6. Ok, I didn't even think about that, I do have an outdoor pond. It's a shame it's winter and the pond is frozen over or I'd consider putting the single tail in there now. I'll try to find a 10 gallon to move the girl into. I think a friend has one. Thanks for the advice.
  7. I was afraid someone would say that. Here they are in the tank: Is that really cramped enough that two of the fish would find reason to gang up on the third (while not attacking each other) and keep it up for an entire day? I really don't have enough money or space for a bigger tank. I just find it odd that one fish is peaceful and the other two choose to attack that one. Makes me think there's something about that one fish that is attracting the other two. That's not to say I'm not accepting the advice, I know a bigger tank could only help. I sort of gained the possession of the third fish (generic goldfish) by accident about 6 months ago. I never really planned on getting him, but it ended up being my care or death for the poor little guy. Anything else I could possibly consider? :-\
  8. I have a 20 gallon tank with a telescope, black moore, and generic goldfish in it. Recently, the black moore and regular goldfish has been chasing the telescope around (who is the biggest) and nipping at his body. They mostly try to get to, and bite at his butt, although they will nip any spot they can get to. The telescope just tries to swim away from them. I posted on here a few months ago when the black moore had attacked the telescope and left his fins tattered to the point that he could barely swim. I used a tank divider for about 3-4 months and they have been peaceful ever since I took it down (they had also been peaceful together for almost a year before the attack). This time his fins are fine, I can't see any physical damage, all scales intact, ect. The water levels are fine, I'm feeding them normally, and there is absolutely no abnormal behavior other than the nipping. And when I say bite his butt, I mean I'll see him frantically swimming with the little goldfish almost completely buried in between his tail fins swimming along with him. I'm hoping someone can at least explain to me why this might happen. As much as I don't see any damage, the telescope most certainly isn't enjoying it. Thanks in advance.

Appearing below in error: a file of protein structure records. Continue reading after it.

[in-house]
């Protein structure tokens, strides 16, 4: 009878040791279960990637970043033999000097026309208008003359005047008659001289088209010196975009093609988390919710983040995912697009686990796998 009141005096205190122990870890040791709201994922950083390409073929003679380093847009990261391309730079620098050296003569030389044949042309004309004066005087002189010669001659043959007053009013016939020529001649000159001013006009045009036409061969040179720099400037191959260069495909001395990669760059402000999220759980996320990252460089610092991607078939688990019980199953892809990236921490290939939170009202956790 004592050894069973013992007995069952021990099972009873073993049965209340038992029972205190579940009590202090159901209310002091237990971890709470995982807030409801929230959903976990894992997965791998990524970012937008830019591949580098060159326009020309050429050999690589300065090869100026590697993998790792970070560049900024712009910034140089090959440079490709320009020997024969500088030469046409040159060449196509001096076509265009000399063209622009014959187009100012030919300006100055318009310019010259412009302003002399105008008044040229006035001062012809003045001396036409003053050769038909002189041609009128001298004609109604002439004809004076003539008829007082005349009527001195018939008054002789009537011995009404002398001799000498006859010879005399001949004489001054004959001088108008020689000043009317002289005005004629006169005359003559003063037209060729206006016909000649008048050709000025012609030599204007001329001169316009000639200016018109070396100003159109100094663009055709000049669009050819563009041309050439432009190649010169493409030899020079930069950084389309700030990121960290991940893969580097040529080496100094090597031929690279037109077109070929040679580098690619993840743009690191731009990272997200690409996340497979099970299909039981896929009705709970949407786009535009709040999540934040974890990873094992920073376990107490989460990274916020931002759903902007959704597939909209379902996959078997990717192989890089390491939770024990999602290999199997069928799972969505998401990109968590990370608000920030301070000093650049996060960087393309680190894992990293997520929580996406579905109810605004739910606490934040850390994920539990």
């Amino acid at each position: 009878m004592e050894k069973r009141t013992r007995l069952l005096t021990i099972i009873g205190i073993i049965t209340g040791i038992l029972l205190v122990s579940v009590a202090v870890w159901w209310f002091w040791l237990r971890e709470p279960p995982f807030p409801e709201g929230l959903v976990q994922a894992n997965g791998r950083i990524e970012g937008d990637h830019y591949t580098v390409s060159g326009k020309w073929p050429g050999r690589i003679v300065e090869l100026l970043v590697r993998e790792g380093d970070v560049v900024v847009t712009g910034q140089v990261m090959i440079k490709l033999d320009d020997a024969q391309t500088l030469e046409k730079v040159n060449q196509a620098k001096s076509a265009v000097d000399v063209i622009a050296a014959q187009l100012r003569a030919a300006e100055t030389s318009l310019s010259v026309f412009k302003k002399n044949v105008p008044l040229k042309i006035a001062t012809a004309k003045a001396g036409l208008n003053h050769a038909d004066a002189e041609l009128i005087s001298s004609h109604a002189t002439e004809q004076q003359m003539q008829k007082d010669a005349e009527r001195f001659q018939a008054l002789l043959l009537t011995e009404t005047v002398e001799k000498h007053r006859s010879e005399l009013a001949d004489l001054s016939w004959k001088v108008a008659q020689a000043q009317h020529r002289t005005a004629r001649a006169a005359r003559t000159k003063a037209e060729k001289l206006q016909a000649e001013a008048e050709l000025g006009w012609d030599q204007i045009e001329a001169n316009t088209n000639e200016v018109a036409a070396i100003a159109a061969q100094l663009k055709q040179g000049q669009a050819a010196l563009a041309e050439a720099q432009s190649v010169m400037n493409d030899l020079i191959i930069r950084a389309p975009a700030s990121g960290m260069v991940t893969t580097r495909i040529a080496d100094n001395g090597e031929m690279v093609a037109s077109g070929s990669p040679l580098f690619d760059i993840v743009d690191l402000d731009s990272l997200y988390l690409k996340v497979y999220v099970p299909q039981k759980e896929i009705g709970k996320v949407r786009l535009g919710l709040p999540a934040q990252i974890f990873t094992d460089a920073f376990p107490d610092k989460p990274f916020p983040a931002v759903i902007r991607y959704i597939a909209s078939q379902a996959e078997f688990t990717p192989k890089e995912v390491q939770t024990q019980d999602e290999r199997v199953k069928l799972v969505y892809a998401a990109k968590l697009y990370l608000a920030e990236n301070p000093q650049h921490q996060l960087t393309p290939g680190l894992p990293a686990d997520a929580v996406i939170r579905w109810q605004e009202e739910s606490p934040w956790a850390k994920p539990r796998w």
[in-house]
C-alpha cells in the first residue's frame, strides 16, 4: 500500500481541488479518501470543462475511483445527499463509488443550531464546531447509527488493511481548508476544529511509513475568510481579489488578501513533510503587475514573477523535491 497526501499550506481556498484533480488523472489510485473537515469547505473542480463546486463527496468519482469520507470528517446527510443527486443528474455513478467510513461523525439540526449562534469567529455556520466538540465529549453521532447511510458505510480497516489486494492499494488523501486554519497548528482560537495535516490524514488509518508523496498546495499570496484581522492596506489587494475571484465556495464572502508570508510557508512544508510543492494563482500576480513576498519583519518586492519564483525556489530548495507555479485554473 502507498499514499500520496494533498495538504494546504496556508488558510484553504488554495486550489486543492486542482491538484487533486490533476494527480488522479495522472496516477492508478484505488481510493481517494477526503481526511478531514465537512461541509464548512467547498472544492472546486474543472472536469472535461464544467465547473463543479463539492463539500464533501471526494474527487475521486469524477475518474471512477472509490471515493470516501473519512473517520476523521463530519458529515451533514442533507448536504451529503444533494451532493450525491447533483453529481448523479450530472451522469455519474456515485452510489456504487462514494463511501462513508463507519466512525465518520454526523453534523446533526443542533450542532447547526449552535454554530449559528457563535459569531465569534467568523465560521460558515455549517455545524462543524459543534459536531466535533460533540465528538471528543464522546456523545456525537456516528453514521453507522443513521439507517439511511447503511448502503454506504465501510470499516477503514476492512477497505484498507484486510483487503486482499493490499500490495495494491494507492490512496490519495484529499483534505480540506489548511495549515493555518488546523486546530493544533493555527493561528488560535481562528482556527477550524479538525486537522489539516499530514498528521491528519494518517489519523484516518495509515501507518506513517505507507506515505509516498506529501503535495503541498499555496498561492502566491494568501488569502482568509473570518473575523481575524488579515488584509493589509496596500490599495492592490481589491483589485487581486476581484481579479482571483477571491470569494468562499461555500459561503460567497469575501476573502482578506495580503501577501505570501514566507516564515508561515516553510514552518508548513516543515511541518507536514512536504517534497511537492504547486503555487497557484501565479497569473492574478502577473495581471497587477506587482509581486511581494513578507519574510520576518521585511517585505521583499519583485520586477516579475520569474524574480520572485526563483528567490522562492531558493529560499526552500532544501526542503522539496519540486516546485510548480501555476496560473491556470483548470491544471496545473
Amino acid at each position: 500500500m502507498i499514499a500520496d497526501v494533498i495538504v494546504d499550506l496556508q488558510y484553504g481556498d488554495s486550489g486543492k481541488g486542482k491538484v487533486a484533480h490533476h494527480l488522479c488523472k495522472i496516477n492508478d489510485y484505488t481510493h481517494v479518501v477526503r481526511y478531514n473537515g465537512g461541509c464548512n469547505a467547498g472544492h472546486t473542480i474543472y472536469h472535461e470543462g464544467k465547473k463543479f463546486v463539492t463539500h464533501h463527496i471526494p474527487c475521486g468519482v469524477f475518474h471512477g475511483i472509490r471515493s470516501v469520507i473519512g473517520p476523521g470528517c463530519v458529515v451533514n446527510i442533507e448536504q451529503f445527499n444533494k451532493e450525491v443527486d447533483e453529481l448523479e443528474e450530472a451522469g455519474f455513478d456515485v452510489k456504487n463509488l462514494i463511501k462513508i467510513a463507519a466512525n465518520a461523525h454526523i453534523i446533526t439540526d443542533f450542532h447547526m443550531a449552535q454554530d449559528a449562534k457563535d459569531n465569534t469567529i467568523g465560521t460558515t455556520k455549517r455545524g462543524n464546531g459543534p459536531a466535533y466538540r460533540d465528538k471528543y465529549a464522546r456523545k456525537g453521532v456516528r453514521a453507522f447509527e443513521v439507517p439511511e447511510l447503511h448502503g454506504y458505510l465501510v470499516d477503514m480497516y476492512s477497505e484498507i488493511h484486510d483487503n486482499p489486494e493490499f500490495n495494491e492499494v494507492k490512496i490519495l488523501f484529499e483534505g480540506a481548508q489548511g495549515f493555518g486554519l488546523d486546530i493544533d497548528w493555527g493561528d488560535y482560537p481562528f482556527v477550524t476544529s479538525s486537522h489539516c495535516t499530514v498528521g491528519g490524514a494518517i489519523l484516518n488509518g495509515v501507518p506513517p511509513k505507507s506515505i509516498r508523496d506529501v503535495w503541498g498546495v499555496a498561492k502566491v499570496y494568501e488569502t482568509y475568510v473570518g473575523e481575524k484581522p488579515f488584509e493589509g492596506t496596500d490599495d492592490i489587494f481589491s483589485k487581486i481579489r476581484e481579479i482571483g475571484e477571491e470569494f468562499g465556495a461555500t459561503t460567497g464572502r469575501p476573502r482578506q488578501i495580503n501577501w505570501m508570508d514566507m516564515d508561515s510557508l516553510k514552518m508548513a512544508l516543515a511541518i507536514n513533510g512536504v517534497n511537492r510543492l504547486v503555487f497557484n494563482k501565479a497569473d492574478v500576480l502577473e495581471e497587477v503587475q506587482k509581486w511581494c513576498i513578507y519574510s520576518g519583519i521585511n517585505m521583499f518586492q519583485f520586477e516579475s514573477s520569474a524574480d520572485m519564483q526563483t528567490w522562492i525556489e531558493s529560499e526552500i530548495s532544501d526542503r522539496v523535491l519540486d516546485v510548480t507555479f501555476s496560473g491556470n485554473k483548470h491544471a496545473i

9. I actually own a carnival fish.. I won a game with stuffed animals all over it, and after I won the guy handed me a fish in a bag. He then said they were giving out tanks and 'a years supply of food' to go with the tank for a mere $10 more. I took the fish and put him in a spare tank and he's doing pretty good. He had fin rot right when I got him and it cleared up quick with some fish elixir (Melafix). He has a big appetite and continues to get fatter as he's the only fish I have that eats aquatic plants. He's also very active and isn't showing any negative signs so far. I have high hopes as we have a fish in our outdoor pond that was once a throw away feeder fish. He's now about 7'' long and about 11 years old and doing great. The only comfort I have is convincing myself that if they weren't given away at fairs, they'd be crammed into a tank with 500 other fish and sold at 25 cents a piece as Cichlid food.